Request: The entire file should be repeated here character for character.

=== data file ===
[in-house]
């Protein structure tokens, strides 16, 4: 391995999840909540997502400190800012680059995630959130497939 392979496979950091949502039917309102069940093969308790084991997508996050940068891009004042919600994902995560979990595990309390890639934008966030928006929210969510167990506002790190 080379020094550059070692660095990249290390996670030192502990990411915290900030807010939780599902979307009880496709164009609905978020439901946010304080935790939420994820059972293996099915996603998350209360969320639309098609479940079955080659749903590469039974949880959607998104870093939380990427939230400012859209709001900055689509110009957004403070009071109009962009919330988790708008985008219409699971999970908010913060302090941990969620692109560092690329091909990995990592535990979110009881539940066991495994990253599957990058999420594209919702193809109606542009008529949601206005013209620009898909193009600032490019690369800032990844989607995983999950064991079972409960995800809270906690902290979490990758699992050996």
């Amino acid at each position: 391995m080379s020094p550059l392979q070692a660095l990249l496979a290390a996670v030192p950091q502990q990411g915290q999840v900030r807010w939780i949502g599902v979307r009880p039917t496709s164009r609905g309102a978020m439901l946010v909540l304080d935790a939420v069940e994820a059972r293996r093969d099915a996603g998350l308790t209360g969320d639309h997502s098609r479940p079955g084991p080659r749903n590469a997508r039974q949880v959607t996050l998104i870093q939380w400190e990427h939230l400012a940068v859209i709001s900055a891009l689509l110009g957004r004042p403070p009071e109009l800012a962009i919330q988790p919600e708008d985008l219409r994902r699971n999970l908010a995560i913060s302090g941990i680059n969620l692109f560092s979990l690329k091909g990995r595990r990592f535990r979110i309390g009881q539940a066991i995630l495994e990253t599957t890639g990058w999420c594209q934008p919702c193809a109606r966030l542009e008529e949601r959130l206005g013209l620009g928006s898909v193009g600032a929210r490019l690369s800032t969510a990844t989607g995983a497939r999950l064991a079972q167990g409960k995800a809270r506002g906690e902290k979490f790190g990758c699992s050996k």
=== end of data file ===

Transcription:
[in-house]
């Protein structure tokens, strides 16, 4: 391995999840909540997502400190800012680059995630959130497939 392979496979950091949502039917309102069940093969308790084991997508996050940068891009004042919600994902995560979990595990309390890639934008966030928006929210969510167990506002790190 080379020094550059070692660095990249290390996670030192502990990411915290900030807010939780599902979307009880496709164009609905978020439901946010304080935790939420994820059972293996099915996603998350209360969320639309098609479940079955080659749903590469039974949880959607998104870093939380990427939230400012859209709001900055689509110009957004403070009071109009962009919330988790708008985008219409699971999970908010913060302090941990969620692109560092690329091909990995990592535990979110009881539940066991495994990253599957990058999420594209919702193809109606542009008529949601206005013209620009898909193009600032490019690369800032990844989607995983999950064991079972409960995800809270906690902290979490990758699992050996």
């Amino acid at each position: 391995m080379s020094p550059l392979q070692a660095l990249l496979a290390a996670v030192p950091q502990q990411g915290q999840v900030r807010w939780i949502g599902v979307r009880p039917t496709s164009r609905g309102a978020m439901l946010v909540l304080d935790a939420v069940e994820a059972r293996r093969d099915a996603g998350l308790t209360g969320d639309h997502s098609r479940p079955g084991p080659r749903n590469a997508r039974q949880v959607t996050l998104i870093q939380w400190e990427h939230l400012a940068v859209i709001s900055a891009l689509l110009g957004r004042p403070p009071e109009l800012a962009i919330q988790p919600e708008d985008l219409r994902r699971n999970l908010a995560i913060s302090g941990i680059n969620l692109f560092s979990l690329k091909g990995r595990r990592f535990r979110i309390g009881q539940a066991i995630l495994e990253t599957t890639g990058w999420c594209q934008p919702c193809a109606r966030l542009e008529e949601r959130l206005g013209l620009g928006s898909v193009g600032a929210r490019l690369s800032t969510a990844t989607g995983a497939r999950l064991a079972q167990g409960k995800a809270r506002g906690e902290k979490f790190g990758c699992s050996k």